There are many obstructions to Samâdhi, such as grief, disease, mental laziness,
doubt, cessation of the struggle to attain Samâdhi, heaviness of body and mind, thirst for worldly things, false knowledge, non-attaining concentration, falling away from the state once attained, irregular breathing, etc. They can be easily avoided by regular practice under the guidance of a Yogi teacher. If a student try to practice by himself any of the exercises as given in Râja Yoga, 1 he may have some unpleasant experiences which may disturb his mind or nervous system; but if he have an experienced Râja Yogi to direct him, then he will have no difficulty in conquering all the obstacles and dangers, and in reaching the right destination. Some of the powers generated by these practices are too dangerous to be handled by an inexperienced student; they may not only
injure him but may even drive him to insanity. There have, indeed, been many such cases among those who have tried to practice without the help of a well-qualified Guru or spiritual teacher.
Having removed all obstructions in this path, the student should be confident that he is approaching the final goal of Râja Yoga. When the superconscious realization is acquired all doubts will cease forever, all questions concerning the nature of the soul will be answered, the search after Truth will stop, the mind will become tranquil, and the soul will be emancipated from the bondage of ignorance and self-delusion. The Yogi will never again fall a victim to the attractions of the world or be distracted by objects of sense. The whole universe will appear to him as the play-ground of the Divine Being; and he will constantly feel that his body and mind are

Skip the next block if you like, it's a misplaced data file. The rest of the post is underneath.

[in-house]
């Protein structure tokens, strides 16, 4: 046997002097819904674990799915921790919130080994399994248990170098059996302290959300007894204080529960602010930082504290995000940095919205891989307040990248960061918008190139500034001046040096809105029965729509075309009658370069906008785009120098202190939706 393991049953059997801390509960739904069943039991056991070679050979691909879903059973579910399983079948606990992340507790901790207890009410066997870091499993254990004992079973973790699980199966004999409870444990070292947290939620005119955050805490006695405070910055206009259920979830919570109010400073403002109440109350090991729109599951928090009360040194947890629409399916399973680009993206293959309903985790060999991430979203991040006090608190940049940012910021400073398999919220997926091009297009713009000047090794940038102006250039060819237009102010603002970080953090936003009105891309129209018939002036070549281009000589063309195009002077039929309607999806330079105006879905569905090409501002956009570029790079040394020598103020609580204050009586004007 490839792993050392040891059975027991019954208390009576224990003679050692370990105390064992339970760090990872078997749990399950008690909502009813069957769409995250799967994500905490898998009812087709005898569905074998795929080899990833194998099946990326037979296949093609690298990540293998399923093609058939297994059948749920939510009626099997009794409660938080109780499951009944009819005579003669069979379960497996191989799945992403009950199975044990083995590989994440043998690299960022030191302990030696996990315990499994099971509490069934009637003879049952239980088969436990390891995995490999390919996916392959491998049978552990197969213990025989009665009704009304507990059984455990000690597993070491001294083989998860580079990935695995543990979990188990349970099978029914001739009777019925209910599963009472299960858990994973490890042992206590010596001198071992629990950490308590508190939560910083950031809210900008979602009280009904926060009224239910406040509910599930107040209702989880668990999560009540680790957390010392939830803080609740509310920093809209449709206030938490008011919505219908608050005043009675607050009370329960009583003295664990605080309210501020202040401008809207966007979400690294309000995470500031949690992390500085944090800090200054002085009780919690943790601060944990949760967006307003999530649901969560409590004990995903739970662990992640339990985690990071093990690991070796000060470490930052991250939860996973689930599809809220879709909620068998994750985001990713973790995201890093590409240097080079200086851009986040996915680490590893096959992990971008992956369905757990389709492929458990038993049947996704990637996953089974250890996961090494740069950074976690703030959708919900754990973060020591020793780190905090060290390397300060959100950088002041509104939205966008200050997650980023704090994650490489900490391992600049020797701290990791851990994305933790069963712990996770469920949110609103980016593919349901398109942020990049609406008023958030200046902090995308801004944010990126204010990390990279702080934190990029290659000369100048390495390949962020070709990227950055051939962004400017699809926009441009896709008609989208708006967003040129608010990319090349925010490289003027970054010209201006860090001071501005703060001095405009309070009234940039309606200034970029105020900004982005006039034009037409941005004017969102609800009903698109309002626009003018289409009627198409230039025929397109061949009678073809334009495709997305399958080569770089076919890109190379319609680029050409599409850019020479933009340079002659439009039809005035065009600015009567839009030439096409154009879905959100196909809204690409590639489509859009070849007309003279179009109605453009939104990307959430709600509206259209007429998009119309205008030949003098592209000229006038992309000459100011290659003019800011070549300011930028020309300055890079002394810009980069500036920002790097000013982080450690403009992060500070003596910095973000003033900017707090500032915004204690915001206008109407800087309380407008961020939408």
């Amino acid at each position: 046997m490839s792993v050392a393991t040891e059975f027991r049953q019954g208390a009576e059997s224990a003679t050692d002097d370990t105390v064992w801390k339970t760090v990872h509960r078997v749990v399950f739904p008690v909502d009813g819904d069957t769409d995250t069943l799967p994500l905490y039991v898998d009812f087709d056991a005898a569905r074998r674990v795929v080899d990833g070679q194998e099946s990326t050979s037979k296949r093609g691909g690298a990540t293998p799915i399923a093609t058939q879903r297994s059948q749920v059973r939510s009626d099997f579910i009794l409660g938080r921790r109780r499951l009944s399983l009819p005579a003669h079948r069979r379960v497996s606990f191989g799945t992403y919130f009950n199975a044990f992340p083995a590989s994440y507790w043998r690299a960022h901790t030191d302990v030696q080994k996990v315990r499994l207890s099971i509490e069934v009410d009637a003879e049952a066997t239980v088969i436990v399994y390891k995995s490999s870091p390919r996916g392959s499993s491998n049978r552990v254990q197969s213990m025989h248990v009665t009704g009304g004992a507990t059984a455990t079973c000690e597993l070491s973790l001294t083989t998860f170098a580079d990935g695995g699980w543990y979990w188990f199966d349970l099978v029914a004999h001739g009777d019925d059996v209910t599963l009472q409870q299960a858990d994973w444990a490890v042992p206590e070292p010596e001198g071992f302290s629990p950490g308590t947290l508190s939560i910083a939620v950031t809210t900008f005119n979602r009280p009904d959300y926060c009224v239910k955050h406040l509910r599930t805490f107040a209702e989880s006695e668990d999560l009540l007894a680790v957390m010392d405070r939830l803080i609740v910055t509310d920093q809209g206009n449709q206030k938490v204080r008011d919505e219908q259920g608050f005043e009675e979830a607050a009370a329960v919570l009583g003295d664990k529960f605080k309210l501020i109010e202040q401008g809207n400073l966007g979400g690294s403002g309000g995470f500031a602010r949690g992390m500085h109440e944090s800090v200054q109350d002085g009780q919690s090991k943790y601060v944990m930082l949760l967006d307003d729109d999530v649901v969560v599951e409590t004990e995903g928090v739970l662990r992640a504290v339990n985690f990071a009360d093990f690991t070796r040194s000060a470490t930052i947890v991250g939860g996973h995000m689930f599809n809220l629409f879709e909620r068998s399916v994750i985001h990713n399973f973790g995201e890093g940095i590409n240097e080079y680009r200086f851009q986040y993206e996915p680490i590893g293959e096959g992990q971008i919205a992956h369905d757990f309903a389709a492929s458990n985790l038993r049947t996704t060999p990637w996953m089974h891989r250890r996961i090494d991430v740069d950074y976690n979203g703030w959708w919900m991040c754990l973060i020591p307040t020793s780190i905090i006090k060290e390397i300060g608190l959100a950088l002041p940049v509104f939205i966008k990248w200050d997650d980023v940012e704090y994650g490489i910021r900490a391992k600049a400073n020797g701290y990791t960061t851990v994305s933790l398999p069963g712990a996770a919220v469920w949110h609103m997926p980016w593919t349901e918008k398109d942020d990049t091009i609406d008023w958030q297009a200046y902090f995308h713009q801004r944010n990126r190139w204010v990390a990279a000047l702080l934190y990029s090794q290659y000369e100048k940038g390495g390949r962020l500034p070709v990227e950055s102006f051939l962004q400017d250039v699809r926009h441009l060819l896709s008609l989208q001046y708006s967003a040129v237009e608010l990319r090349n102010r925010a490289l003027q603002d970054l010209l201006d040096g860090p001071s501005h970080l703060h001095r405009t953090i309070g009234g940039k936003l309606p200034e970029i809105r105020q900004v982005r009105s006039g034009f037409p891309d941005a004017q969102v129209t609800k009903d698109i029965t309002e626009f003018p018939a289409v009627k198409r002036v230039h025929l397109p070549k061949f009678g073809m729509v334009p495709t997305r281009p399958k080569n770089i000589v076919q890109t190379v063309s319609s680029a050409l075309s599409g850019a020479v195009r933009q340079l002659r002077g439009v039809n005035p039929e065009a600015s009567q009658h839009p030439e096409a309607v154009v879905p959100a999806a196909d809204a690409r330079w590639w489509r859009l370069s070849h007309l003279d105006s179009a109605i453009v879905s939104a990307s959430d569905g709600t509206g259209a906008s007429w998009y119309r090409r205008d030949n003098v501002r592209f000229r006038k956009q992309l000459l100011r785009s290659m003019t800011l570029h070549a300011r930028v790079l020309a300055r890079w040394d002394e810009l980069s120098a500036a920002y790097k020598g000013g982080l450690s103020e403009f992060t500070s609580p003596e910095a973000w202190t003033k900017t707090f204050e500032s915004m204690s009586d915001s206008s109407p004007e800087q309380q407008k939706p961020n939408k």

like instruments moving under the direction of the Almighty Will which is manifesting through all forms. Thus, having gained spiritual strength and illumination, he will become the conqueror of himself and the master of nature even in this life.
"He alone has reached happiness on this earth, he alone has conquered the world, who has gained perfect control over his mind and body, whose soul rests in tranquillity, and whose eyes behold Divinity in everything and everything in that Eternal Being, which is the Infinite Abode of existence, knowledge, and bliss absolute."
73:1 It is called Asâna in Sanskrit. It has been described more fully in the chapter on Hatha Yoga.
76:1 For further explanations concerning concentration and meditation, see "Spiritual Unfoldment," by the same author.
79:1 See "Râja Yoga," by Swâmi Vivekananda. Published by The Baker and Taylor Co., New York.